Engineering flexibility into your catalog pagination
Last year I took a fresh look at swapping out covers for versioning and realized that changing how the catalog signatures (pages that get printed together) were bound together allowed clients to have greater flexibility at very little cost. Here’s how it works.
The traditional pagination for a 36-page catalog has a 4-page cover and two 16-page inside signatures. That gives you two pages in the front of the catalog and two pages in the back of the catalog to play with when you create versions. So your customers see a new cover and page two, and a new back cover and inside back cover. That gets you some newness between mailings, but not much. For a little more money you can move the 4-page signature to the center and make the cover wrap 16-pages. That gets you eight pages in the front and eight pages in the back to play with. Eight pages look like a whole new book when the customer opens it because the first three spreads are new. If you put your bestsellers in the front and back of the book you can often reverse the pagination for pretty short money.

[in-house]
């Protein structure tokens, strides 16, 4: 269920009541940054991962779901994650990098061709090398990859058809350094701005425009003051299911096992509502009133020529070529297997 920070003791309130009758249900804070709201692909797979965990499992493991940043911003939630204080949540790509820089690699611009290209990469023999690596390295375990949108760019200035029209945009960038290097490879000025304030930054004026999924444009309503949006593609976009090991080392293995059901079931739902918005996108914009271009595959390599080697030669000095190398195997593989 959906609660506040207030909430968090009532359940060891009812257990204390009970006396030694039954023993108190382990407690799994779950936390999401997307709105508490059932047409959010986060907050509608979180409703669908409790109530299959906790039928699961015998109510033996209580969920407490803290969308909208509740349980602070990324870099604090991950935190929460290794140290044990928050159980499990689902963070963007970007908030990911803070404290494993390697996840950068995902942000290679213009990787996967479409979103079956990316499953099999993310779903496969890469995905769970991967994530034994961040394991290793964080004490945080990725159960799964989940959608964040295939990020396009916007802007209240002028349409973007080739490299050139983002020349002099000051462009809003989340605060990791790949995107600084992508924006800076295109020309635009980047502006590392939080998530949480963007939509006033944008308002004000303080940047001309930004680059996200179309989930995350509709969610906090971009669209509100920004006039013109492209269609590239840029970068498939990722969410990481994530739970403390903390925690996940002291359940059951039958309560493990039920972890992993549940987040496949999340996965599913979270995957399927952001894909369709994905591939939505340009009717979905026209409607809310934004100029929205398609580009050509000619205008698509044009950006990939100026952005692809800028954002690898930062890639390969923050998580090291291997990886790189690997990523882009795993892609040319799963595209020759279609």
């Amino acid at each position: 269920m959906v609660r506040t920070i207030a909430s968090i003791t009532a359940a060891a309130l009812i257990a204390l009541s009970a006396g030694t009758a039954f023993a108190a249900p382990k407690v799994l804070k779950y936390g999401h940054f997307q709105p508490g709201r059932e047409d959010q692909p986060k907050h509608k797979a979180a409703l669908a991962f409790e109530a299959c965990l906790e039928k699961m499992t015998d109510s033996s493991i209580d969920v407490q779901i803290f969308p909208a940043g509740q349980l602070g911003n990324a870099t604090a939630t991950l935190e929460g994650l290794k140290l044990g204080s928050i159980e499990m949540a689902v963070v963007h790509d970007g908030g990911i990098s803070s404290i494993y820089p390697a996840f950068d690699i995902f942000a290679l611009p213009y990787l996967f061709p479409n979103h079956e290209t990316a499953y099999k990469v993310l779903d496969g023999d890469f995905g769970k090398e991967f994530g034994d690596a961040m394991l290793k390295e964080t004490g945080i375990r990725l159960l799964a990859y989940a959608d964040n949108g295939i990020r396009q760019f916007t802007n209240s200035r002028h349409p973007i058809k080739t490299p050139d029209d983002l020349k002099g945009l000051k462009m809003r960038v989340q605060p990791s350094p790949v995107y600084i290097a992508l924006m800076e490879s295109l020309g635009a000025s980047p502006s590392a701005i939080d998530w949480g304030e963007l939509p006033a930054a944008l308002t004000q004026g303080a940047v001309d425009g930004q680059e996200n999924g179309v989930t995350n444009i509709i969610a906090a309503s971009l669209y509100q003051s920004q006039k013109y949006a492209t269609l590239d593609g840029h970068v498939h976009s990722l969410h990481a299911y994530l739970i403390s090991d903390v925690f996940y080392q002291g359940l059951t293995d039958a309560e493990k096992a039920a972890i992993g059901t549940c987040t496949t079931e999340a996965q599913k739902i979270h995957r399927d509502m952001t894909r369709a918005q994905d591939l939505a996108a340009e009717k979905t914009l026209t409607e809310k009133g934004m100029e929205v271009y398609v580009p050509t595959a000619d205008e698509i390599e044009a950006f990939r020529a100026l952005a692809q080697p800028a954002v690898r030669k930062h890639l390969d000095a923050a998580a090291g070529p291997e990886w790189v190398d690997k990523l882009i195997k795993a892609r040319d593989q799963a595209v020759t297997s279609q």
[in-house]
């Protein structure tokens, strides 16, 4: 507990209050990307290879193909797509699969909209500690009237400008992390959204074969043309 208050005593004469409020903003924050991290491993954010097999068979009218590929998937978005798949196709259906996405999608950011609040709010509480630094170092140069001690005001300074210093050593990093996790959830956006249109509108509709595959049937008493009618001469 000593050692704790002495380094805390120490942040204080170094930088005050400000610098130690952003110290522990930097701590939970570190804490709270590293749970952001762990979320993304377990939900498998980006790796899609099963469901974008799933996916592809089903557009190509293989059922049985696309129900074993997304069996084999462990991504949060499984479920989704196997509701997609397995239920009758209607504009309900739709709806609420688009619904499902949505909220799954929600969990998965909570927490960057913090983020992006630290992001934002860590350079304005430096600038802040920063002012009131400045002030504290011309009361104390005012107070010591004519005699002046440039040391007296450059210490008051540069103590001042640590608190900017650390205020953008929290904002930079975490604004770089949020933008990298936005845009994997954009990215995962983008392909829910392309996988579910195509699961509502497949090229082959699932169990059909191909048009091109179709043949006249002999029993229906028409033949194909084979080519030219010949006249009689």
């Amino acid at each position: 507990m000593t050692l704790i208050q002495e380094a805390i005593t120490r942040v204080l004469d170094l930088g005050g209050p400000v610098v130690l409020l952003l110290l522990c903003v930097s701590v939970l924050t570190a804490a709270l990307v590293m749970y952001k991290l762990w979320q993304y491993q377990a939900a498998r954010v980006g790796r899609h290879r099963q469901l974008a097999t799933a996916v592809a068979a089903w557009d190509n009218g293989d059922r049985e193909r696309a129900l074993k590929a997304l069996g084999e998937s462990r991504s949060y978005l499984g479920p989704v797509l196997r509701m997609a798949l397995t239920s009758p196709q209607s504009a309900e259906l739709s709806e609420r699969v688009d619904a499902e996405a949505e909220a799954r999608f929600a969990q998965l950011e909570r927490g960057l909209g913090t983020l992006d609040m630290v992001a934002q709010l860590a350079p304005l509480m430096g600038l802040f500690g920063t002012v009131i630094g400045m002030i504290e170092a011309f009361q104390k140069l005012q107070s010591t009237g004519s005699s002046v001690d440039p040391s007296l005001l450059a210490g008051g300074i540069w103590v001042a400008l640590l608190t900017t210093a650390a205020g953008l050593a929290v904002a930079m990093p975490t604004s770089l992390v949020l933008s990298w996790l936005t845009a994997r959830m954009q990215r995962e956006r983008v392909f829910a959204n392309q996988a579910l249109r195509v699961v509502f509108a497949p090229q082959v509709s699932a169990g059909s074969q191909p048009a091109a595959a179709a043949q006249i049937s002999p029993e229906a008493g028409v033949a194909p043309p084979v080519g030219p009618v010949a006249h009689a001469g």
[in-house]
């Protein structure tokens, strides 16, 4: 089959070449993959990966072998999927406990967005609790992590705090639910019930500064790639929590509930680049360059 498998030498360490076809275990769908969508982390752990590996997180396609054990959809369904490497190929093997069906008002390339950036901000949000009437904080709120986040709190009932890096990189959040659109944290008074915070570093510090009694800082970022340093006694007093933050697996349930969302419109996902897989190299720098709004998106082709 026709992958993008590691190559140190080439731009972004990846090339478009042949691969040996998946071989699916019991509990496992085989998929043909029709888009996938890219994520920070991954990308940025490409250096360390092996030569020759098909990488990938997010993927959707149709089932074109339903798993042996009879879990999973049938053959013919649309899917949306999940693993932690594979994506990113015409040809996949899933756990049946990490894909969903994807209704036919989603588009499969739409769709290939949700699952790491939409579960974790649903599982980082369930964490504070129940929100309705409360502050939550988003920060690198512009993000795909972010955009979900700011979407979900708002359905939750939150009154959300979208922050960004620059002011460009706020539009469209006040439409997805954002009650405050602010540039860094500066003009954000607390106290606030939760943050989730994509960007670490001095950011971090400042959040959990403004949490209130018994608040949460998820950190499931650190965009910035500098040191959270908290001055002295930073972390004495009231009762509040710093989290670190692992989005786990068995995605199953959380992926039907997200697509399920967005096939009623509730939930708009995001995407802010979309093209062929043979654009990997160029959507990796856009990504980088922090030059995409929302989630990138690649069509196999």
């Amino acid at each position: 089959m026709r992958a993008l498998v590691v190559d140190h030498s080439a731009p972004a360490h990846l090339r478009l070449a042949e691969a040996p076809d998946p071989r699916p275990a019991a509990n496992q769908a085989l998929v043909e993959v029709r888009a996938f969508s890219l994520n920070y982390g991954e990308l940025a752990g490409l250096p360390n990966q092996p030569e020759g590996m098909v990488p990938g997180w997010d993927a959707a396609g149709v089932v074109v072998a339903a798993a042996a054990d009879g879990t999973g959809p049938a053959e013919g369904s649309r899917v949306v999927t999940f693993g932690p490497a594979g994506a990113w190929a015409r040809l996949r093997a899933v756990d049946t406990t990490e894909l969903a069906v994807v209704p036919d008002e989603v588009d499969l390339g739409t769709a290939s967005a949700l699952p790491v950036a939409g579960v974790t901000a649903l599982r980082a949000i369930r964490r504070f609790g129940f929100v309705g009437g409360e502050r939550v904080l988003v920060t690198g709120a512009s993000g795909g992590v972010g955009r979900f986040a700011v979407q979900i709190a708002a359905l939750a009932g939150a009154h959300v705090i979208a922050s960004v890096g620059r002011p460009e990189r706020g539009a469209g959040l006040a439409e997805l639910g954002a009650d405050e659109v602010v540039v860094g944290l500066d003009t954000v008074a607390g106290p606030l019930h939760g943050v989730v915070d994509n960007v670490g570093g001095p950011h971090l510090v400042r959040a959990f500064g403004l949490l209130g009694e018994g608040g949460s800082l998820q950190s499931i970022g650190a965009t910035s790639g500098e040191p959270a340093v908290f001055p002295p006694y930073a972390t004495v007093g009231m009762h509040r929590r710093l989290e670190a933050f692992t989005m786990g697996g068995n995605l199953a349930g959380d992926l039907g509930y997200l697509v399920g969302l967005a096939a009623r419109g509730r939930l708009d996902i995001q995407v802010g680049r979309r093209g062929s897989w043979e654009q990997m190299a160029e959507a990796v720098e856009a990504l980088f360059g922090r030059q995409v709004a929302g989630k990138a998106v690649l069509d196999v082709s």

Now of course if you use a heavier cover stock, or have very short runs for versions that may not work for you. Think about it though. More newness usually translates into more engagement and more sales. It’s worth running the numbers on.
All the best,
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